Hospital and health system managers should take pride in the steadily improving financial fortunes of the provider sector.
By most accounts, provider organizations have suffered in recent years. Government reimbursement cutbacks, faulty physician strategies, public relations woes and misguided expansions into managed care left many hospitals and health systems on the financial ropes. The dismal market conditions also have produced a somber attitude among hospital administrators. Yes, it's been a downtrodden, grumpy bunch in the executive suite.
But once again providers are showcasing their strongest attribute. Resilience has helped hospitals overcome a constant barrage of stiff challenges, ranging from the evaporation of fee-for-service medicine to stingy managed-care contracts to Y2K.
Somehow, some way, the hospital industry has always been able to make the changes necessary to survive crises.
So, as healthcare lobbyists continue to scramble for more reimbursement crumbs to help offset the sting of Medicare spending-growth caps enacted under the Balanced Budget Act of 1997, hospital administrators should cheer up. Take heed that:
* Standard & Poor's says that hospital operating margins are beginning to recover. The ratings agency expects even better results in 2001.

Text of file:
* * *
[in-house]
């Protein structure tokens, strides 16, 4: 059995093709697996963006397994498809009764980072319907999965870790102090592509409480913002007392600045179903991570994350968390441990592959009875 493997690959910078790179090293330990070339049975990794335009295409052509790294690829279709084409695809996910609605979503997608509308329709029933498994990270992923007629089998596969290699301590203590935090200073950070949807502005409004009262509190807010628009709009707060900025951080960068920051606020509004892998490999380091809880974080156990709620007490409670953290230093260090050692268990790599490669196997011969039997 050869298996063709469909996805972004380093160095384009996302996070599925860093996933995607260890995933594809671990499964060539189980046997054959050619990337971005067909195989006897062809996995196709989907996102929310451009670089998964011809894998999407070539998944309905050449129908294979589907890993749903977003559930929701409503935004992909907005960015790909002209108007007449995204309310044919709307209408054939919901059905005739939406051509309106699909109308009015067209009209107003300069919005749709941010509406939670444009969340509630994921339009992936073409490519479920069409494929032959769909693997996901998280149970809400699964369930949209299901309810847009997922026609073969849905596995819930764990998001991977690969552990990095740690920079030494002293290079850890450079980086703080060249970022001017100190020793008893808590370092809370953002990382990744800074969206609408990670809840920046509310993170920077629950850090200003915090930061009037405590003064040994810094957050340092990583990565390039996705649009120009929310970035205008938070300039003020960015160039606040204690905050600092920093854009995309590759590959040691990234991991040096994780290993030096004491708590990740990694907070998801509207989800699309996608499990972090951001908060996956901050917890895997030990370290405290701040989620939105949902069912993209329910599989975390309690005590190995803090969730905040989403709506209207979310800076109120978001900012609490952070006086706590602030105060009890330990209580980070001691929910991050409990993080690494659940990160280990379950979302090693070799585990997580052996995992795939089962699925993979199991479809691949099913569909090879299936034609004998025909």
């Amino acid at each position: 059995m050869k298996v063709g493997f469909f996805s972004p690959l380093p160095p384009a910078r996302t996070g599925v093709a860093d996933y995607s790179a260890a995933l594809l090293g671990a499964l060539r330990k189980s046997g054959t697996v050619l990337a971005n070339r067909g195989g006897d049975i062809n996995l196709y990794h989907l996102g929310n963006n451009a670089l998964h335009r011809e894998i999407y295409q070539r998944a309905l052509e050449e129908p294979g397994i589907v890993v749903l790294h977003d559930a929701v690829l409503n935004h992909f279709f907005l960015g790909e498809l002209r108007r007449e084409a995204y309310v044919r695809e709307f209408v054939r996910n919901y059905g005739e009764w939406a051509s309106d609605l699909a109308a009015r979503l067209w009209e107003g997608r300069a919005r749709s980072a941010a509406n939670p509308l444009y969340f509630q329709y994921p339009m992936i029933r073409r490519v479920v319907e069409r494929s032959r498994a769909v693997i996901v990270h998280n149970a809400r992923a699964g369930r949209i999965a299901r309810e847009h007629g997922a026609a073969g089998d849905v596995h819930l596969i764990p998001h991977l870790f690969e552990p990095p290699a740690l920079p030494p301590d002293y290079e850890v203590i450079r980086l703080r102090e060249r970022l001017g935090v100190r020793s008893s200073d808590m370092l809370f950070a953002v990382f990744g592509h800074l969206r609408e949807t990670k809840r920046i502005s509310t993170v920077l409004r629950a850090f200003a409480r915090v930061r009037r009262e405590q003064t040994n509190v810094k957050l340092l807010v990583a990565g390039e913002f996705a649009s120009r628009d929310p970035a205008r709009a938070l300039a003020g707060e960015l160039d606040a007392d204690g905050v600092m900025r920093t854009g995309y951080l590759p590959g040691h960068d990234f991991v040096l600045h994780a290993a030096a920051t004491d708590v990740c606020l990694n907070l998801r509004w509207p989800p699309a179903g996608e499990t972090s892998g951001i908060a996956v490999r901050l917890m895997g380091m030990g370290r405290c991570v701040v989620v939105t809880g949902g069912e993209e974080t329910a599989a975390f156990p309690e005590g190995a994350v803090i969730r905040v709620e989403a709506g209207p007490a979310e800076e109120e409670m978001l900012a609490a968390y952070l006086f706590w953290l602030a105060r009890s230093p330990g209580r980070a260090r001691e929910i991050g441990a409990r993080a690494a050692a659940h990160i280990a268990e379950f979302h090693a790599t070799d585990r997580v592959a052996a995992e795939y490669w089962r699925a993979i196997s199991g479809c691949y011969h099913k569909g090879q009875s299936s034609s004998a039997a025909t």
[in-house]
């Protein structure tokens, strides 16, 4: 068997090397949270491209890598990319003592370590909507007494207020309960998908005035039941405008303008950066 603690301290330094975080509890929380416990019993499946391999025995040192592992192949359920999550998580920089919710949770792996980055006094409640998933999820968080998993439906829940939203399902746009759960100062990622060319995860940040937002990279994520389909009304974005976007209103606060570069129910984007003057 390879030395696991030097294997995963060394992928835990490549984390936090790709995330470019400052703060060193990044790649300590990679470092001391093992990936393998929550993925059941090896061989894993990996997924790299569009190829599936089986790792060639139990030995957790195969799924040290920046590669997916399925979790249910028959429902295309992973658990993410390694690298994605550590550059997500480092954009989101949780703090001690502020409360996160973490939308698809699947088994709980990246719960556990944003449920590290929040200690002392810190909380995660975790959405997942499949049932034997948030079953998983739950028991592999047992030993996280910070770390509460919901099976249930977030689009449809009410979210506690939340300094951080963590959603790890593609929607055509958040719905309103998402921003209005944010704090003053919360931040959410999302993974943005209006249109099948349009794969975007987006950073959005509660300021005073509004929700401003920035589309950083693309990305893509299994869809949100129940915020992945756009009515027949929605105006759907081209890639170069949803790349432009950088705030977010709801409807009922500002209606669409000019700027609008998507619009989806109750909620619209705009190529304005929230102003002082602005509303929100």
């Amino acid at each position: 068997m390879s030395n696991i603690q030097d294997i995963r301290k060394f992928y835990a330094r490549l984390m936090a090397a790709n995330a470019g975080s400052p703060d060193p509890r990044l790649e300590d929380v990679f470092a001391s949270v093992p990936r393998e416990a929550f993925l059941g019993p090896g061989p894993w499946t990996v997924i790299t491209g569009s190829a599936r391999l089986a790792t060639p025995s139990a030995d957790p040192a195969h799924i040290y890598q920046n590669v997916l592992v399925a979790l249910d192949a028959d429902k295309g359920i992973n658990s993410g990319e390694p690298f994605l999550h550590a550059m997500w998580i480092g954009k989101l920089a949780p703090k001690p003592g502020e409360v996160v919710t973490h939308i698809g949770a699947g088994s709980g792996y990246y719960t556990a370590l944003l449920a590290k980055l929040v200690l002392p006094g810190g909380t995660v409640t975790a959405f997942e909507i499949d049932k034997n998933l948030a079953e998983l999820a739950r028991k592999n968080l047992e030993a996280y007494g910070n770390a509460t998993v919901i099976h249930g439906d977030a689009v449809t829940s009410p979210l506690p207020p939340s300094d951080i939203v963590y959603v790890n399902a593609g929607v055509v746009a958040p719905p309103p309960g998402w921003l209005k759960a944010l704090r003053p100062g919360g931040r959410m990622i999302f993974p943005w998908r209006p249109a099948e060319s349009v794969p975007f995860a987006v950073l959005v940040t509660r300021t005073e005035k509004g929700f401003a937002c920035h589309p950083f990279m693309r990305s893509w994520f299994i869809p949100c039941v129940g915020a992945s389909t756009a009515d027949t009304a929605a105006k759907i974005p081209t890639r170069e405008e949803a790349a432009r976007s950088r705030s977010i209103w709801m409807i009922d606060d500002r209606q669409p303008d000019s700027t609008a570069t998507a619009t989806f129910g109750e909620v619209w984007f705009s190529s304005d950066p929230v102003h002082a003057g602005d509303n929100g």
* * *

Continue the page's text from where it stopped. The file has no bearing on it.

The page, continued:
* Ascension Health, the nation's largest private not-for-profit healthcare system, reported boffo results in its first fiscal year.
* Centura Health, a Colorado system jointly sponsored by Catholic Health Initiatives and PorterCare Adventist Health System, lost $33.1 million in fiscal 1999. In fiscal 2000, ended June 30, the 10-hospital system generated net income of $56.1 million.
* Investor-owned hospital chains have staged significant financial rallies. HCA-The Healthcare Co., Tenet Healthcare Corp. and most of the smaller publicly owned hospital companies have avoided or overcome the costly mistakes of not-for-profit providers. As this week's cover story shows, even Wall Street has taken notice. Analysts are bullish, and investors are turning to hospital stocks as a safe haven in an uncertain market.
The upturn will not last forever, but those who earn their living managing hospitals need to remember that the glass is at least half full.